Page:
Monday, August 28, 2006

Population 800

The town bookie died last week.

When you move to a village of 800, where almost everyone is related somehow to almost everyone else, there are some things nobody bothers to point out to you, just because they are taken for granted.

So we had been here at least five years before I happened to ask, "By the way, what does ____'s husband do for a living?" "Oh, he's a bookie." Very matter of fact. It would be inaccurate to call it an open secret, because it wasn't really a secret at all. That's just how he made his living.

We didn't go to the funeral, but it wasn't for lack of respect; we just didn't hear about it in time, which is really my own fault for not paying attention to the lamppost in front of the the funeral home. If it's lit up, someone has passed away, then you call and listen to the message to find out who died and when the services are scheduled.

We didn't make it to the bookie's funeral, but it was well attended, and we've sent a card. I'm pretty sure he did less harm in his life than the former bank president, who kept two sets of books and loaned out more money than the bank ever had. That was big excitement, the weekend the F.D.I.C. closed the bank with an armed guard outside from Friday to Monday and all kinds of rumors flying. But it's excitement we pretty much could have lived without. Some folks lost savings. Some investors lost everything. Some businesses that had been barely hanging on, in a downtown that is barely hanging on, went out of business.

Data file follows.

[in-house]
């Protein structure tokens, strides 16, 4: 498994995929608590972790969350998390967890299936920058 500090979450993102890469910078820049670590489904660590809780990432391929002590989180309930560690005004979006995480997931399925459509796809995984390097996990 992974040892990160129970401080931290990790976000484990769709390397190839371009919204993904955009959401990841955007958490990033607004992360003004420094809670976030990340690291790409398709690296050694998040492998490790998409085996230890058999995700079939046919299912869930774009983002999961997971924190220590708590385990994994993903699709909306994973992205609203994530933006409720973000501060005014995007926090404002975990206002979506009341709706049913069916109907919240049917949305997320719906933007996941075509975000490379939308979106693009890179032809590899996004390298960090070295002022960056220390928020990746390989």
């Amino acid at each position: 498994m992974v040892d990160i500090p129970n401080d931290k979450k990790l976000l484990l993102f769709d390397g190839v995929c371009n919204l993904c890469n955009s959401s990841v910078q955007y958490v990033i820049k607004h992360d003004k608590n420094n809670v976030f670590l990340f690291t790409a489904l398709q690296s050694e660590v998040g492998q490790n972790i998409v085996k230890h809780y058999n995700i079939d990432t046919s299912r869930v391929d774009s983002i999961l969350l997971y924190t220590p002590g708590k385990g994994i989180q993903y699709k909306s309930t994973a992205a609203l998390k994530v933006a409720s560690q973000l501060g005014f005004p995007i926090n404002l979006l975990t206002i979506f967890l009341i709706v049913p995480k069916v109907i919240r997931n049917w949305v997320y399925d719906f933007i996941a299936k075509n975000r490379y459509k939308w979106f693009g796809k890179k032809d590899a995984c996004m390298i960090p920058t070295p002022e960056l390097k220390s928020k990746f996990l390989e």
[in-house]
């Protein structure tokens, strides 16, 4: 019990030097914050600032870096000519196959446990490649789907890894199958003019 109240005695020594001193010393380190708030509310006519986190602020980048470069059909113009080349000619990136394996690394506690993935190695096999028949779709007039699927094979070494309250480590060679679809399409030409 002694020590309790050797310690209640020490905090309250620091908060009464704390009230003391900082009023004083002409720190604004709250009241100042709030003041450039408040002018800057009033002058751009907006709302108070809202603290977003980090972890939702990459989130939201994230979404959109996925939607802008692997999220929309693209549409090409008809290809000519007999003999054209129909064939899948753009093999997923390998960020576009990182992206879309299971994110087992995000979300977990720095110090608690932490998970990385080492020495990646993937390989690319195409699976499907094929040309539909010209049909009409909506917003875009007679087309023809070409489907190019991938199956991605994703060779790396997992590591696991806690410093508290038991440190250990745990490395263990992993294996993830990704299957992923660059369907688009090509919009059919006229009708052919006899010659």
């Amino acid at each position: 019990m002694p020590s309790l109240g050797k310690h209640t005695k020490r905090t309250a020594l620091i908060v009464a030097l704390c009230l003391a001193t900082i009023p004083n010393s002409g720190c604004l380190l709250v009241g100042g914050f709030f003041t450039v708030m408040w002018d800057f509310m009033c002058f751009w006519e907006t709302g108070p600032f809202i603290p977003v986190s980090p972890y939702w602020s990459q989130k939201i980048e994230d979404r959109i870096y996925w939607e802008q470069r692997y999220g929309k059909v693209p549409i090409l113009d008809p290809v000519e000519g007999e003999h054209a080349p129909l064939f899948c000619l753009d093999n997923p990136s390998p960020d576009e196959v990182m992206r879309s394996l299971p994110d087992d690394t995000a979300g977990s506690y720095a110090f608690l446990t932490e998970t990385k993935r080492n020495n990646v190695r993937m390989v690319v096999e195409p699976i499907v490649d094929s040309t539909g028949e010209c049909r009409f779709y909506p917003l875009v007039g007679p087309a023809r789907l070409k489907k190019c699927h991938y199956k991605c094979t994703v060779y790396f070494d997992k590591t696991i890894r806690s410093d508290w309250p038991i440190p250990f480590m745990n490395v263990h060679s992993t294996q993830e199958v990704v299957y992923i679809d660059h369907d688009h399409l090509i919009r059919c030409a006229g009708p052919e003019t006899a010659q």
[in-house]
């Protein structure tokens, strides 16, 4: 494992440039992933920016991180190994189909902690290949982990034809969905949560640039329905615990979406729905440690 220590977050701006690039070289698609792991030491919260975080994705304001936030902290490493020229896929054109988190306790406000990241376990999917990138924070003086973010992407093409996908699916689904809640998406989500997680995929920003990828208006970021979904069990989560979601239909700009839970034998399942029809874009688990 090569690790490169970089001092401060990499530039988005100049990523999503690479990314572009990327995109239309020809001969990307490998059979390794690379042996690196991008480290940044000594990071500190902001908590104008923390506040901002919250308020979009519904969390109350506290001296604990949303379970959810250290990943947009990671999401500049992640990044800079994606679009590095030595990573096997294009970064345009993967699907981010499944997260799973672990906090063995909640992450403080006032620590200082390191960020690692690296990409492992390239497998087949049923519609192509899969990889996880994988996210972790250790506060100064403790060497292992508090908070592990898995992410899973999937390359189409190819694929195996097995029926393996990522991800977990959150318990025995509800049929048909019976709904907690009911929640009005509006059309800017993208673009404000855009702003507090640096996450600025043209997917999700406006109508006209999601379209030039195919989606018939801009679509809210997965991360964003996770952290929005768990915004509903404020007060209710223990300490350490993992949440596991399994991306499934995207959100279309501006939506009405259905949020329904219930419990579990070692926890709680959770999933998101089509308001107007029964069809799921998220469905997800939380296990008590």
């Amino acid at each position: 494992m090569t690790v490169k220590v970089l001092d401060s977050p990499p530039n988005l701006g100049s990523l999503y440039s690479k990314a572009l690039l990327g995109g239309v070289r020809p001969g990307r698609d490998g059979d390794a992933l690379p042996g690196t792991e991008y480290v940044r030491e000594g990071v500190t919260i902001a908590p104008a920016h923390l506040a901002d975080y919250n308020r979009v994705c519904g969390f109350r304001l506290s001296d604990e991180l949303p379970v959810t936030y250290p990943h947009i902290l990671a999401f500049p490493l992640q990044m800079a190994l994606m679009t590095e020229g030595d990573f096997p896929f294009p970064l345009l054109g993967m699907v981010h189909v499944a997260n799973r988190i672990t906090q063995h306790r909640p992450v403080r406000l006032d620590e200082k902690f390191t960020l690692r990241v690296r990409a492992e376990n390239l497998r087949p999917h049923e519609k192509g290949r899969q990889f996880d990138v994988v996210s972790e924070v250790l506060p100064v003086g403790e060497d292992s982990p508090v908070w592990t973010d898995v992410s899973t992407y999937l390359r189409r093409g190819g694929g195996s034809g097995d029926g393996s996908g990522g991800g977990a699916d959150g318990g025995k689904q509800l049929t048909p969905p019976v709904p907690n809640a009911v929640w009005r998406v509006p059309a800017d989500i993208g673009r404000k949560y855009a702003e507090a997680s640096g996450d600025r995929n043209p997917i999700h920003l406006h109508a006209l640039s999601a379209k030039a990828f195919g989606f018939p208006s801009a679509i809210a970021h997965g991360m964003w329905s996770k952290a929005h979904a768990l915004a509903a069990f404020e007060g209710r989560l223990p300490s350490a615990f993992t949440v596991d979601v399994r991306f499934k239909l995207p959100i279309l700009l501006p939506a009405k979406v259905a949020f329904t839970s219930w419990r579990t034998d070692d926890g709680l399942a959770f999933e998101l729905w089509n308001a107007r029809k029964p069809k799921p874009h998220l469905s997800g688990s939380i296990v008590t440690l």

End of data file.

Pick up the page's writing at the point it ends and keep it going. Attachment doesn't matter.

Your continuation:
So if I had to bet on who's the respectable citizen, the bookie or the banker, my money's on the bookie.


Anonymous said...

I found your lovely lace pattern on ebay tonight, and then went to your blog, etc., and read a few items. Can you tell me in a blog what will happen to the banker?
Yes, I agree with you. The bookie probably did less damagen than the banker. What a terrible situation to put the people in of a small town of pop. 800. I found it interesting how the town announces it deaths.

We had deaths here last week of 5 Amish girls in Lancaster, PA. What a tragedy we have experienced!
I am amazed at the evil in this world, and also the kindness.
Do you have a local newspape where the banker story has been written?

I feel sorry for the people whose his crime has impacted.

Cindy G said...

Thank you for reading and commenting!

After two years of building a case, the FDIC brought fraud charges and the bank president was convicted. He is faceing a number of years in prison and a requirement to make restitution. There was some coverage in the Wisconsin State Journal and the Monroe Times as well as a smaller local called The Pecatonica Valley Leader.

We were shocked and saddened here, too, by the shooting of the Amish schoolgirls. It is hard to find words for the sorrow of such senseless violence.